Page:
April 17, 2015
Walter Brandimarte – Reuters, 4/17/2015
Some investors are carefully betting that the recent selloff in Brazilian financial markets was overdone, pointing to signs that inflation is slowing and the government is getting its finances in order.
Many expect inflation will come down from its current 11-year high of 8.13 percent, thanks to the central bank’s interest rate hike cycle of 1.75 percentage points since October, as well as the economic slump’s effect on demand.
Meanwhile, state-run oil company Petrobras is expected to this month post financial statements that have been delayed by a huge corruption scandal, greatly reducing the risk of a major debt crisis that could have cost Brazil its investment grade credit rating.
April 15, 2015
Silvio Cascione – Reuters, 04/15/2015
Brazilian economic activity grew unexpectedly in February from the previous month, central bank data showed on Wednesday, but economists said the increase was too small to dispel forecasts for a recession this year in Latin America’s largest economy.
The Brazilian central bank’s IBC-Br economic activity index BRIBC=ECI, a gauge of farming, industry and services activity, rose a seasonally adjusted 0.36 percent from January, topping market expectations for a drop of 0.2 percent.
The index is seen as a leading indicator for gross domestic product data, which is released quarterly. Economists have forecast Brazil’s economy to shrink about 1 percent in 2015, which would be the country’s deepest recession in 25 years.
April 6, 2015
Vinod Sreeharsha – McClatchyDC, 04/01/2015
Brazilian President Dilma Rousseff is expected to meet President Barack Obama next week when the Western Hemisphere’s leaders gather for the Summit of the Americas in Panama, in what will be Rousseff’s highest-profile encounter with Obama since revelations last year that the National Security Agency had spied on her.
Made public in the documents leaked by fugitive former NSA contractor Edward Snowden, the spying revelation led to the cancellation of a planned Rousseff visit to Washington, and she’s expected to respond next week to an invitation from the White House to reschedule the trip.
Yet tense relations with the Obama administration are nothing compared with what Rousseff faces at home: two years of virtually no economic growth, a currency that’s plunged 18 percent against the dollar just since Jan. 2, a major corruption scandal and loud calls for her resignation or impeachment. In just the third month of her second four-year term, her approval rating is 13 percent, according to the Brazilian pollster Datafolha, after she won 52 percent of the vote last fall.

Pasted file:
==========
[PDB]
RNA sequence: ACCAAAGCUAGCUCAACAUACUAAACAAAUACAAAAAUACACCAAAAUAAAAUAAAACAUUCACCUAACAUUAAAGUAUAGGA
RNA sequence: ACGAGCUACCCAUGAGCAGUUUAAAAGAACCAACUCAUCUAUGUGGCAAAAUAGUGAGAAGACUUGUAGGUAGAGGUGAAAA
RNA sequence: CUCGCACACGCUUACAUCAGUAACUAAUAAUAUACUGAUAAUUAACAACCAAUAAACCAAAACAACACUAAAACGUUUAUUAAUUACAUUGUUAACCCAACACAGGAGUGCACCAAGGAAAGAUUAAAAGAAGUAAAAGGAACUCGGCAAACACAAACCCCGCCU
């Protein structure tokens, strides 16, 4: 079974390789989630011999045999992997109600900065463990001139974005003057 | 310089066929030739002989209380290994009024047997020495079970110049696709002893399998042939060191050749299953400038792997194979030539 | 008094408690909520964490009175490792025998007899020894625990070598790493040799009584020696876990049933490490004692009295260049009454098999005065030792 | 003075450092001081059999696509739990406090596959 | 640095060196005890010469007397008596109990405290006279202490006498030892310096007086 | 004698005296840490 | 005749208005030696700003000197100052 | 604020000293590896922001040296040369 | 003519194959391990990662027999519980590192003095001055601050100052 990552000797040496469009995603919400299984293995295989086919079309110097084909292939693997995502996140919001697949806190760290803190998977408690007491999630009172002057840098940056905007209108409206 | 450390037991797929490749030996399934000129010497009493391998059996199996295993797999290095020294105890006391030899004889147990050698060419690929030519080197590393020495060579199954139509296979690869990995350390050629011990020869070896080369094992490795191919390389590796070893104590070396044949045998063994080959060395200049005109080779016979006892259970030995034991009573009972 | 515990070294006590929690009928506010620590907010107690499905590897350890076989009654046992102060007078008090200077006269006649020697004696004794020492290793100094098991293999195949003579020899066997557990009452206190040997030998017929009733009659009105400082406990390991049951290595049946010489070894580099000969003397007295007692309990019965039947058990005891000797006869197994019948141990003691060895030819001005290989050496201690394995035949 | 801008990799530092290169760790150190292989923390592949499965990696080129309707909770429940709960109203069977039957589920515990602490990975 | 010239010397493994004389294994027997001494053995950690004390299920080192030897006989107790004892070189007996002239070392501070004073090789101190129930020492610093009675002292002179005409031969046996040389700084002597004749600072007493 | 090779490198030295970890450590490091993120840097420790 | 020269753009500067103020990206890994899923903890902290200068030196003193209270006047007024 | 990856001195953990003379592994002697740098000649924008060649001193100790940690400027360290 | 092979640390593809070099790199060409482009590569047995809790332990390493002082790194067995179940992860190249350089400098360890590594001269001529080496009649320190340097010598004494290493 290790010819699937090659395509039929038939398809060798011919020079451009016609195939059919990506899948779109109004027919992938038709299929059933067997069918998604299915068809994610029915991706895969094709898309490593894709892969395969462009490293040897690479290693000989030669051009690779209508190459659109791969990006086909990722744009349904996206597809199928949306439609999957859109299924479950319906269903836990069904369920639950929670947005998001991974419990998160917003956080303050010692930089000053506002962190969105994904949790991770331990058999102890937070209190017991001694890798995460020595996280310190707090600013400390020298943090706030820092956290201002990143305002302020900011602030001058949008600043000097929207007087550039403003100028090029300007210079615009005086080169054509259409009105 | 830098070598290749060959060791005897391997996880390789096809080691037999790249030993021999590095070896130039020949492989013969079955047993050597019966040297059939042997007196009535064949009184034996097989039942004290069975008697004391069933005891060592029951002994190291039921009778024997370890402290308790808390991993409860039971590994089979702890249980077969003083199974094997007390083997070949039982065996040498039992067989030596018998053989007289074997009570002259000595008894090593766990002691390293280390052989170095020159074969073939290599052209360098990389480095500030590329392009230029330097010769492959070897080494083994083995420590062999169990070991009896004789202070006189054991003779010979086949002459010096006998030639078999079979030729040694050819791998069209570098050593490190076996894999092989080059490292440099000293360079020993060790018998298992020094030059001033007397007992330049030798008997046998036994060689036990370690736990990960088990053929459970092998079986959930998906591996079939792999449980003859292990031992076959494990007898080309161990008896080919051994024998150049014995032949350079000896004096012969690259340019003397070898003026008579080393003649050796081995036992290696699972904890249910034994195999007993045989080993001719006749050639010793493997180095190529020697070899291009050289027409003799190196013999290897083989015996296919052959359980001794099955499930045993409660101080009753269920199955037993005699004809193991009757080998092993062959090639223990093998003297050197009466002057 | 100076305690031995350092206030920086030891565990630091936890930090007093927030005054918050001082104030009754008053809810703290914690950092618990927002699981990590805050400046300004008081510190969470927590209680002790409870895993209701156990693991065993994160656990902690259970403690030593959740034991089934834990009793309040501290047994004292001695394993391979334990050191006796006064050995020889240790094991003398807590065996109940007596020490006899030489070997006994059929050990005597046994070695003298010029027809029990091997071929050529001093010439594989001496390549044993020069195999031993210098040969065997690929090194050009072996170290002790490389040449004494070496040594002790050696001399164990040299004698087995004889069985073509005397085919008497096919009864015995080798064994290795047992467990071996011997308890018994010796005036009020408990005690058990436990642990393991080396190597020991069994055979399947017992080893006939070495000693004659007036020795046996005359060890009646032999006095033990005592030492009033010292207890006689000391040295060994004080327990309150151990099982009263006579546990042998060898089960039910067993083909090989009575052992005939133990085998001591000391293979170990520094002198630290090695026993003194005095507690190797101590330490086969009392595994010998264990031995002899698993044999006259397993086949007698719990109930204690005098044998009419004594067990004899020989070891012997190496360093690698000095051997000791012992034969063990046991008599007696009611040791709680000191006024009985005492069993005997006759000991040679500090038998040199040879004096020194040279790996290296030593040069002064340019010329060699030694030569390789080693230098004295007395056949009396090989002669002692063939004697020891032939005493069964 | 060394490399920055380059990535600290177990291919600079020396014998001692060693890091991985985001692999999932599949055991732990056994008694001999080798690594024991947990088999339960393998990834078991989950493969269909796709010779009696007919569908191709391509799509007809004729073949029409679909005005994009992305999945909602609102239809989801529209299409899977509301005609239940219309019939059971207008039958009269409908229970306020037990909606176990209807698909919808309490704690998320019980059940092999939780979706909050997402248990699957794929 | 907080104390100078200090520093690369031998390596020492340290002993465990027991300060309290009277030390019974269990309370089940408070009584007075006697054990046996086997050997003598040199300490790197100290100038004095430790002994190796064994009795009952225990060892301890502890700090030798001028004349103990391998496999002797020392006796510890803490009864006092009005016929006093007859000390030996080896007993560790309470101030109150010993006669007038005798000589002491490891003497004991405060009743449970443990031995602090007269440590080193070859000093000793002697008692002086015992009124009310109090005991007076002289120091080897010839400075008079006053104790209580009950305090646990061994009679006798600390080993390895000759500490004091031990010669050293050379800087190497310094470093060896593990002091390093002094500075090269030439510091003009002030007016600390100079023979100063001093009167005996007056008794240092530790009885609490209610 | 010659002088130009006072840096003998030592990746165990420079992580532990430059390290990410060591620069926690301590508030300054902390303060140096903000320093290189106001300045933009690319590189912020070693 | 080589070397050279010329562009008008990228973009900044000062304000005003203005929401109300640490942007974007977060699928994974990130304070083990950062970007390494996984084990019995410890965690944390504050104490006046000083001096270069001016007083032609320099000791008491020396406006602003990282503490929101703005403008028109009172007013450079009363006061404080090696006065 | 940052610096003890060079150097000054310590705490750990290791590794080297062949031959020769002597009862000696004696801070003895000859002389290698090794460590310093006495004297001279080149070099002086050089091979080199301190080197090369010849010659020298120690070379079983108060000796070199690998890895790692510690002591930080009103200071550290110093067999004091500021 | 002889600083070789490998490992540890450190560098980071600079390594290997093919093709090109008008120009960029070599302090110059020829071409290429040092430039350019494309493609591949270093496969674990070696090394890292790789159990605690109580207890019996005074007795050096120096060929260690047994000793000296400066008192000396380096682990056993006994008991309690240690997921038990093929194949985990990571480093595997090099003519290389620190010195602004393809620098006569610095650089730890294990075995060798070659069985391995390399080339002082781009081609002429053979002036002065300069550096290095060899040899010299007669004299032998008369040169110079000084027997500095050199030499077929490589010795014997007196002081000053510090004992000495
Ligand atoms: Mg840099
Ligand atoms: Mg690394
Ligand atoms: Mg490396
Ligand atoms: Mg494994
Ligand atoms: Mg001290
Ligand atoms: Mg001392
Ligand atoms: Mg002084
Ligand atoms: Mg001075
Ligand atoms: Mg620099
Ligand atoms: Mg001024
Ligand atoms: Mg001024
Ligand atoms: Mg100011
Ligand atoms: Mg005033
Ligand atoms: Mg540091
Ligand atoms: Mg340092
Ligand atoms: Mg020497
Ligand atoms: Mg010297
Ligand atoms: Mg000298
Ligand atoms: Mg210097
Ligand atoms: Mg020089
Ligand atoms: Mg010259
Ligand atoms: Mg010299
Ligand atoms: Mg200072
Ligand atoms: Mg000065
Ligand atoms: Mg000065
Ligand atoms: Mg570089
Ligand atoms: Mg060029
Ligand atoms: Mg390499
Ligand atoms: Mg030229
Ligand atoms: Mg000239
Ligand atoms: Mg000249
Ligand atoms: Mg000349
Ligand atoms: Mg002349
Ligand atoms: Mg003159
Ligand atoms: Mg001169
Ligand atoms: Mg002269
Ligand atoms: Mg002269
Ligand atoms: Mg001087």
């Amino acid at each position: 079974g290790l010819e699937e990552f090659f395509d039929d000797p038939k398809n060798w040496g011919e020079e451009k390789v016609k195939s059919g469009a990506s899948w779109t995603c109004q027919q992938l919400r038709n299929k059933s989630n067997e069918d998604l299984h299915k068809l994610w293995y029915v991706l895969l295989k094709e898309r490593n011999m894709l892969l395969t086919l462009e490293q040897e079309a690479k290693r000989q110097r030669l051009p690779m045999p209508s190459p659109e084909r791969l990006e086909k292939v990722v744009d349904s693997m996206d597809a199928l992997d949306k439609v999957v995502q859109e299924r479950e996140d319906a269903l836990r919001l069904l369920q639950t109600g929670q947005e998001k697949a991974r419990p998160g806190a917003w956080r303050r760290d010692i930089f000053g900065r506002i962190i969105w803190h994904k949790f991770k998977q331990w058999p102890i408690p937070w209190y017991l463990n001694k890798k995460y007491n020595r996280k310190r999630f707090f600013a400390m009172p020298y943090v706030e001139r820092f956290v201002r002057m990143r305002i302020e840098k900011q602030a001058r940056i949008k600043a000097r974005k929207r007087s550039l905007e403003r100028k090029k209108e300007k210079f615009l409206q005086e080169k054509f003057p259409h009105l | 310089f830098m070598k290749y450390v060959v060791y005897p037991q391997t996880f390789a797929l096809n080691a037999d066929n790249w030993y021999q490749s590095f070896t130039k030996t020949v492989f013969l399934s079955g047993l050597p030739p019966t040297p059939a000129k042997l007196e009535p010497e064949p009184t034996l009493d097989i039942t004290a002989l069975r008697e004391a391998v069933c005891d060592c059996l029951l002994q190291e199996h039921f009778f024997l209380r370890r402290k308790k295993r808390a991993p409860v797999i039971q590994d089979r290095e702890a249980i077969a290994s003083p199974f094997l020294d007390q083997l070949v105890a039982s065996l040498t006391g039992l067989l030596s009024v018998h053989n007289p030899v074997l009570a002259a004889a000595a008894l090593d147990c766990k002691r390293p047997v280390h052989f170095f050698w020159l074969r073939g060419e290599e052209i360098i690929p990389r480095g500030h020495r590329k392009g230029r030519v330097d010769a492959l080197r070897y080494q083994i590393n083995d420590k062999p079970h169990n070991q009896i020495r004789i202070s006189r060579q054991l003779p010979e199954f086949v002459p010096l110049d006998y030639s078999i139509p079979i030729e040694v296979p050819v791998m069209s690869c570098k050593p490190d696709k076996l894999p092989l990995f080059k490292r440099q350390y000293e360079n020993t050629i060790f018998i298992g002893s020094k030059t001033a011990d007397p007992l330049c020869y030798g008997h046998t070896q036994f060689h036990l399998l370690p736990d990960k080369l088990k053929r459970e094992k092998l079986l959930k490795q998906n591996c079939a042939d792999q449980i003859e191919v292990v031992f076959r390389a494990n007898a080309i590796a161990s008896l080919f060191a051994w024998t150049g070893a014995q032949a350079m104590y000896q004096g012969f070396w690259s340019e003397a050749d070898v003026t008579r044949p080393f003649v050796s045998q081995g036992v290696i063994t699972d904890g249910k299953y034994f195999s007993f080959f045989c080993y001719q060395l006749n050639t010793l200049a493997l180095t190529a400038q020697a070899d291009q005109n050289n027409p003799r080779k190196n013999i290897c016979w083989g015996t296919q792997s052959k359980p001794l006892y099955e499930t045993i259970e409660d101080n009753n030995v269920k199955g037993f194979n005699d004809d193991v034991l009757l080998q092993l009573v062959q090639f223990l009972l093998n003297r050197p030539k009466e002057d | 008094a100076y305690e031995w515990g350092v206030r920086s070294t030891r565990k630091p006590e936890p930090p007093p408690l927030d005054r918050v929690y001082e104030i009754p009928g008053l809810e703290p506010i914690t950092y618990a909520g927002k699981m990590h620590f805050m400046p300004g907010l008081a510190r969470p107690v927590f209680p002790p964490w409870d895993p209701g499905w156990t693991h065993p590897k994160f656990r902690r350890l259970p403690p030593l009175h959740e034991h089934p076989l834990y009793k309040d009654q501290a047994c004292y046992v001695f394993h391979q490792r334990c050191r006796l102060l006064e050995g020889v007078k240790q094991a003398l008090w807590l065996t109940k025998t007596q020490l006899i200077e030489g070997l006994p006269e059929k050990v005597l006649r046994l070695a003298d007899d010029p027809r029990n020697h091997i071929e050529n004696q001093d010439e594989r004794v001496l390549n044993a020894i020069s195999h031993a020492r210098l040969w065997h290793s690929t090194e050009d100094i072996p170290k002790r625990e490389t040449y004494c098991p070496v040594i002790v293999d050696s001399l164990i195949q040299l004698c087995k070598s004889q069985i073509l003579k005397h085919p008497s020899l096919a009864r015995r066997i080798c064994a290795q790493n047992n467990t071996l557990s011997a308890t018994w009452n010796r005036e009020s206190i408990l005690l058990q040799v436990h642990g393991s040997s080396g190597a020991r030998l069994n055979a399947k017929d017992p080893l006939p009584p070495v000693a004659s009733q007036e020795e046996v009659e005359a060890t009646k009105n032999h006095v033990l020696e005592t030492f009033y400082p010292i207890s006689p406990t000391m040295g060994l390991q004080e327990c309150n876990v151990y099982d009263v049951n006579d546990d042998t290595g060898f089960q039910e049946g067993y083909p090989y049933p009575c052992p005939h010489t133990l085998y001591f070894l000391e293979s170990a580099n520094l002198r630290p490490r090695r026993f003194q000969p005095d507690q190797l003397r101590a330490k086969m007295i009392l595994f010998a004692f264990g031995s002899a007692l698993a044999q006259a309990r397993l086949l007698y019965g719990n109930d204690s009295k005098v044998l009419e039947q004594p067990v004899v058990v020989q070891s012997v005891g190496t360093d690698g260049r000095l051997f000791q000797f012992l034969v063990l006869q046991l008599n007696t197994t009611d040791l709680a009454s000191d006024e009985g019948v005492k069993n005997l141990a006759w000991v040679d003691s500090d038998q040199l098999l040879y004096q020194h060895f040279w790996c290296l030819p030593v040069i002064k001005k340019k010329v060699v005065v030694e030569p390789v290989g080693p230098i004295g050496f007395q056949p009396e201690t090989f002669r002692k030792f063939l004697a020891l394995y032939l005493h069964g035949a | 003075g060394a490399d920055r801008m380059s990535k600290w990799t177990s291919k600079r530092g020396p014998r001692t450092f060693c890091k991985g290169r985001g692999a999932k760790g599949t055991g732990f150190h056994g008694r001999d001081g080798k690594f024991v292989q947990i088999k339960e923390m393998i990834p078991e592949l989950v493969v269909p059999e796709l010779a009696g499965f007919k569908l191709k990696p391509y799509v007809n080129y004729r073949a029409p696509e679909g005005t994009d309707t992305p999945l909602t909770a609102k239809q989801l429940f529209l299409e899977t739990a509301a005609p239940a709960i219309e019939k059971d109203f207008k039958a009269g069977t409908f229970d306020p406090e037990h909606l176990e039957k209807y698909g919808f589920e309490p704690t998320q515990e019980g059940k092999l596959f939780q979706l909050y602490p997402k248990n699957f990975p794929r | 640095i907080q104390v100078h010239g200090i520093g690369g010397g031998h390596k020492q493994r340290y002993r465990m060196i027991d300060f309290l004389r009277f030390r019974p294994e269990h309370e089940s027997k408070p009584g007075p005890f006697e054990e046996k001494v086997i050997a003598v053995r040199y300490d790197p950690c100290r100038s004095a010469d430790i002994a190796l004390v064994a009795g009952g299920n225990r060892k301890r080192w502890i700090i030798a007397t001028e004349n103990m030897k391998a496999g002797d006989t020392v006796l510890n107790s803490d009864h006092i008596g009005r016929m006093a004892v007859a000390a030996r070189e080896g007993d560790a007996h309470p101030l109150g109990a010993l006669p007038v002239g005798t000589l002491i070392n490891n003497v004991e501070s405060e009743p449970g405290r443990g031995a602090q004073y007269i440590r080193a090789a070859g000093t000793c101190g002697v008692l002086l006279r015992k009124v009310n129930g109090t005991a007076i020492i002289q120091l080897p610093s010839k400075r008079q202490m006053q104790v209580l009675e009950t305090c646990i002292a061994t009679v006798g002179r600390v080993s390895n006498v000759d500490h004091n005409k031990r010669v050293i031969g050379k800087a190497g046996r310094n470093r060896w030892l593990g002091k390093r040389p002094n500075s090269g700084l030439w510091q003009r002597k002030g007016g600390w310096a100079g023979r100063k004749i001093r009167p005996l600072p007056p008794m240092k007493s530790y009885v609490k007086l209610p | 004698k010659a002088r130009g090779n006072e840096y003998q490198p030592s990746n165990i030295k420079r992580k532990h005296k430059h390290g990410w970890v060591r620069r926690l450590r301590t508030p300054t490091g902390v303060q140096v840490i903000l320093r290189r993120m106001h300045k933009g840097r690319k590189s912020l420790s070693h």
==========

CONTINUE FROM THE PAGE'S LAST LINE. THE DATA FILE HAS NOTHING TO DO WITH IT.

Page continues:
March 6, 2015
Rogerio Jelmayer – The Wall Street Journal, 5/6/2015
Consumer prices in Brazil rose more than expected in February, putting the 12-month rate at the highest level in nearly 10 years and underlining one of the main challenges facing Latin America’s largest economy in the year ahead.
Brazil’s consumer-price index, the IPCA, was up 1.22%, compared with a rise of 1.24% in January, the Brazilian Institute of Geography and Statistics, or IBGE, said Friday.
The rolling 12-month IPCA increased 7.70% through February, up from 7.14% in January, remaining well above the 6.5% ceiling of the central bank’s target range. The 12-month figure marked the highest level since May 2005, when it reached 8.05%.
March 6, 2015
Alberto Nardelli – The Guardian, 3/6/2015
The more you look at Brazil’s fundamentals, the more shaky the country looks. And we are not talking about the defensive prowess of David Luiz here. It is the country’s economic backline that risks tumbling down like a set of dominoes.
When a Latin American economy is in trouble a good place to start is its inflation rate. Brazil’s is today running at 7.5%. While this is nowhere near the 2,000-3,000% of the early 1990s, when the price of everything went up several times a week, it is far higher than the central bank’s mid-point target of 4.5%.
On Wednesday, in an effort to bring inflation down, Brazil’s central bank raised interest rates to 12.75%, a six-year high.
March 3, 2015
Silvio Cascione – Reuters, 3/3/2015
Brazil’s central bank’s two-day policy meeting kicks off later on Tuesday with all bets placed on a fourth straight interest rate increase, despite growing consensus that the country is headed for its worst economic recession in 25 years.
The benchmark interest rate, currently at an already-high 12.25 percent, is expected by the wide majority of 48 economists polled by Reuters to reach the highest in six years at 12.75 percent. Other increases are in the pipeline, and some say the Selic rate could climb to as much as 13.75 percent this year.
Monetary tightening is just one side of Brazil’s all-out war on price rises. Finance Minister Joaquim Levy, tasked by President Dilma Rousseff to plug a growing budget deficit, has already frozen dozens of billions of dollars in government spending, removing one of the major pressures over consumer prices in recent years.
February 24, 2015
David Biller – Bloomberg Business, 2/24/2015
Brazil’s inflation in the month through mid-February quickened more than economists estimated, as the central bank continues to raise rates in the world’s second-biggest emerging market.
Inflation as measured by the benchmark IPCA-15 index accelerated to 1.33 percent from 0.89 percent a month earlier, the national statistics agency said on its website today. That was the fastest rate since February 2003 and above the median 1.30 percent forecast from 41 analysts surveyed by Bloomberg. Annual inflation sped up to 7.36 percent from 6.69 percent.
Policy makers in Brazil are caught between the fastest annual inflation in nearly 10 years and gross domestic product that analysts estimate will contract in 2015. The latter limits the scope for Finance Minister Joaquim Levy and central bank directors to tighten fiscal and monetary policy to slow above-target inflation, which is damping consumer confidence.